Several factors lead to inflation and investors should pay attention to the various trends that impact the finance and investing world according to Michael Schnur, DBA, Assistant Professor of Economics at the University of Lynchburg.
“And now, especially the younger generations, this is their first one at inflation, we really haven’t had any since the 80s,” Schnur told The Yield. He said there are ways to invest in an inflationary environment where there is also a widening generational wage gap.
Schnur said In this volatile, post-pandemic environment, it is relatively easy to teach students about the real-world impact of inflation and the textbook information about the potential drivers of inflation and how they tend to play out in the real world.
“If the Fed raises rates and we see the 10-year [U.S. Treasury bond] go down, which I believe they will, welcome to the recession,” he said.
According to Professor Schnur, an excess of money tends to be the driver of inflation, and coupling that with the strong demand for supplies that has recently surfaced as a result of supply chain issues results in speculation over how the Fed will respond.
Schnur addressed what he called the tsunami of supply issues over the past year. He said we should have grown into these supply issues even if Covid-19 had not happened, but he pointed out a lack of investment in infrastructure, especially in energy production domestically, as well as a lack of an educated labor force capable of moving freight quickly and inexpensively has developed into a major problem in the United States.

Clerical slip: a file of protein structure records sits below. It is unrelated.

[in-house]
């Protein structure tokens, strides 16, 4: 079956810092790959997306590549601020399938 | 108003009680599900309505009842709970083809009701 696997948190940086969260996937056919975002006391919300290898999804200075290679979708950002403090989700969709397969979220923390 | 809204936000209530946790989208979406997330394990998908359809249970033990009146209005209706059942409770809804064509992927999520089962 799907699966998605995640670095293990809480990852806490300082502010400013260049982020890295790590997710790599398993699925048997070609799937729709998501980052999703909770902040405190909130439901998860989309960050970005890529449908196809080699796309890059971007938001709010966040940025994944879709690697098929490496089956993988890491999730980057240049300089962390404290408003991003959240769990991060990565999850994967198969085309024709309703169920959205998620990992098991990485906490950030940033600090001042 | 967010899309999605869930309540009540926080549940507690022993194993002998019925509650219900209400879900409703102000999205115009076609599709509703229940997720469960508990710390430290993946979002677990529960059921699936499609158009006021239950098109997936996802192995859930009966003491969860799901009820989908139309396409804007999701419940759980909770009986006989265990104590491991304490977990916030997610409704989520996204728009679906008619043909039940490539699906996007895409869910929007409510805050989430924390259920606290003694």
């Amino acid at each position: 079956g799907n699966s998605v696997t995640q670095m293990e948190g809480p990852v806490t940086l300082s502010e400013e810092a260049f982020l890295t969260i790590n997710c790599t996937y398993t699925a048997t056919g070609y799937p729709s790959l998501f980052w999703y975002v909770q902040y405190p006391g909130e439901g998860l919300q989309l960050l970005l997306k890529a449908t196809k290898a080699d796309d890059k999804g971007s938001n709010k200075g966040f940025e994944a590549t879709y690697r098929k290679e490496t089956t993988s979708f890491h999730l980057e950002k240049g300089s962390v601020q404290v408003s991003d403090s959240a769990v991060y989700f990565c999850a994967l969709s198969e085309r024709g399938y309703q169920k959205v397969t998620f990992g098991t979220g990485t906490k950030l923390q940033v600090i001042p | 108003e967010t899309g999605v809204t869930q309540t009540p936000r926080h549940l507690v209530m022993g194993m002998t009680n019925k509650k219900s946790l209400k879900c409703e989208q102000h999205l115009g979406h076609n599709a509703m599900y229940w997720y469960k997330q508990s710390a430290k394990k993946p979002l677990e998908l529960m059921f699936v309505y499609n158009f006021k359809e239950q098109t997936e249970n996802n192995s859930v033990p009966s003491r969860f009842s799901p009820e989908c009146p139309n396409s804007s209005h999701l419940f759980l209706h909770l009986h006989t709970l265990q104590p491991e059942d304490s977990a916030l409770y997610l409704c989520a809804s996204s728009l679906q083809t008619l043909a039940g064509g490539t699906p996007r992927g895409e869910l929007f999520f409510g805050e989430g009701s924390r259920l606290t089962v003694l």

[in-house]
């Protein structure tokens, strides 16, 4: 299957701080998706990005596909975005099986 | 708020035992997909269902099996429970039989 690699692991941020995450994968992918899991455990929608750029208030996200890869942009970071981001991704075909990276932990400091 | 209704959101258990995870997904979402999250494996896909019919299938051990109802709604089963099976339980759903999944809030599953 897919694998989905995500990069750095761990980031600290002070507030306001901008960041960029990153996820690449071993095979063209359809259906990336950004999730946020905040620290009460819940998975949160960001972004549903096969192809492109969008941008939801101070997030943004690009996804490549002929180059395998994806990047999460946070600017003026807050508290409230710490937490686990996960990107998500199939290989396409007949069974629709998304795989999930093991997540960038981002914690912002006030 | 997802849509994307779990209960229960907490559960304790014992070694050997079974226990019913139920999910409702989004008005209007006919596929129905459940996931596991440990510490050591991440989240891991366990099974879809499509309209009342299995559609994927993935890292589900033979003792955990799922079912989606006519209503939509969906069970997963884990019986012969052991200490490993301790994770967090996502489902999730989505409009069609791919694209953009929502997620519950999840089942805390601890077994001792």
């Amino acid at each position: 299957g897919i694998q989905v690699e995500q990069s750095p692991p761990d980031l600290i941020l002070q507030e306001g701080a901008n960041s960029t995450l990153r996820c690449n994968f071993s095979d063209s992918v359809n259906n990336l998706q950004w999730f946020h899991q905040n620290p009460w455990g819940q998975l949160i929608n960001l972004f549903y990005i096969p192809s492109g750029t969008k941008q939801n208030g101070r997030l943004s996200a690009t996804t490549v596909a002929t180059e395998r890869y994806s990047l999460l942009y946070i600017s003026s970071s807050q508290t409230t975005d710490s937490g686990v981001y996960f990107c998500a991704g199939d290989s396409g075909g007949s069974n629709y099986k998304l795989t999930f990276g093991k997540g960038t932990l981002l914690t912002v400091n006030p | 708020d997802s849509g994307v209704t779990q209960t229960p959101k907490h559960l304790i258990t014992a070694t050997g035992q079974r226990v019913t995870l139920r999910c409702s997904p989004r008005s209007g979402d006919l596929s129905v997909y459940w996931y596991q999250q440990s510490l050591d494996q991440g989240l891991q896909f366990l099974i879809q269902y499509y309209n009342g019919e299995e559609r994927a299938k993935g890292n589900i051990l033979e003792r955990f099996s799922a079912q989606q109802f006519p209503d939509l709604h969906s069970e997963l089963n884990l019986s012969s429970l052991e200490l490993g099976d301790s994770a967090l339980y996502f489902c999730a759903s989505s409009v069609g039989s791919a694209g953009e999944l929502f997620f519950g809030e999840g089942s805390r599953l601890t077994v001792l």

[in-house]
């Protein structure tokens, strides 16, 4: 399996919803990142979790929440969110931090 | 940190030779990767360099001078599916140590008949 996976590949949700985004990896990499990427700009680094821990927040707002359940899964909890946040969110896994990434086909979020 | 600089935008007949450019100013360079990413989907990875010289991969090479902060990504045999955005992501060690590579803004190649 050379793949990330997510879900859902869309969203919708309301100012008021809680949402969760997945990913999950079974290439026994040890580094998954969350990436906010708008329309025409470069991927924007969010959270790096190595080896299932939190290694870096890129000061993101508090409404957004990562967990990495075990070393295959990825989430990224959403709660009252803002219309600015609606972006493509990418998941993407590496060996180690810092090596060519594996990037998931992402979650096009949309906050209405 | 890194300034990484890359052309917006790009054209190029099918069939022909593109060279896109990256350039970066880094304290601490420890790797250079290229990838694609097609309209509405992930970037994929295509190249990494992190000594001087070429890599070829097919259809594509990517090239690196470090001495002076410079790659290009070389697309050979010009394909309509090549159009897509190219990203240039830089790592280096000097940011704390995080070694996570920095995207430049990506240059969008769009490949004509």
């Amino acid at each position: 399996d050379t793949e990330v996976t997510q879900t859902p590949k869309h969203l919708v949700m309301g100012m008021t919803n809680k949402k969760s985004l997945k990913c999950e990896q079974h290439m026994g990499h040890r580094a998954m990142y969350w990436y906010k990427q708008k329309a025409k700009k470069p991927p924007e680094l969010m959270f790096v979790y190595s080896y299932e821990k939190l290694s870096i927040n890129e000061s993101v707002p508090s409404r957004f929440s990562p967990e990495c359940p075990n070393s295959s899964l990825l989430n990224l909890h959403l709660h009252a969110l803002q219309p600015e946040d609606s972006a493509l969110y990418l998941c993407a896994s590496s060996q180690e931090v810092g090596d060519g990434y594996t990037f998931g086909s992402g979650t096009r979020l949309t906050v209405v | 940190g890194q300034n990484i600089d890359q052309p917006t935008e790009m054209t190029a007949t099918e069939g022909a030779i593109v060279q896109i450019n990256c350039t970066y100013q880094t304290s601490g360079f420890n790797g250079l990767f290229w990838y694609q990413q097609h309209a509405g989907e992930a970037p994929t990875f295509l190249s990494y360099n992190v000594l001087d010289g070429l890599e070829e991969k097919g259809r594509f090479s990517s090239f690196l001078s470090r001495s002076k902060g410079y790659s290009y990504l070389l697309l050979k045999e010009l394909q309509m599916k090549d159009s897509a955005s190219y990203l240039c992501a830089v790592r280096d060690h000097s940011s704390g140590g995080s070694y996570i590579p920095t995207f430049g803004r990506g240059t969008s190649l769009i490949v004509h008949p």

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He also raised the possibility that inflation is actually a self-fulfilling prophecy, with many people expecting that prices can only go up and up. Schnur argued that the best way to fight inflation is with a recession. “Raising rates cutting back on the supply of money and that can be quite detrimental right now, as we talked about before that trade-off, I mean. You know you’re willing to have high inflation just to keep the economy going, you’re willing to lose your job, just to take care of inflation,” he asked?
With 11.5 million open jobs in an inflationary environment, Schnur asked how can people afford not to take the jobs that are available? Even with rising gas, grocery prices, and increased living expenses, many people are choosing not to work. Schnur said as a recession becomes a more likely reality, there might be more of a rush toward the jobs that are still available.
Schnur warned listeners of the different potential reaction from employers at the low, mid, and high wage ranges, and explained why some employees might experience successful wage negotiations while others are going to be faced with a higher risk of layoffs.
Schnur has an extensive background in the world of asset forfeiture and also shared his insights into how people have traditionally tried to circumvent rules and regulations. Not surprisingly, crypto he said is now playing a potential $8 billion role in these crimes. Drug cartels are also experiencing changes in the light of crypto, but Schnur said it has slowed down money laundering as the drug dealers don’t tend to use it because they don’t have control over it.
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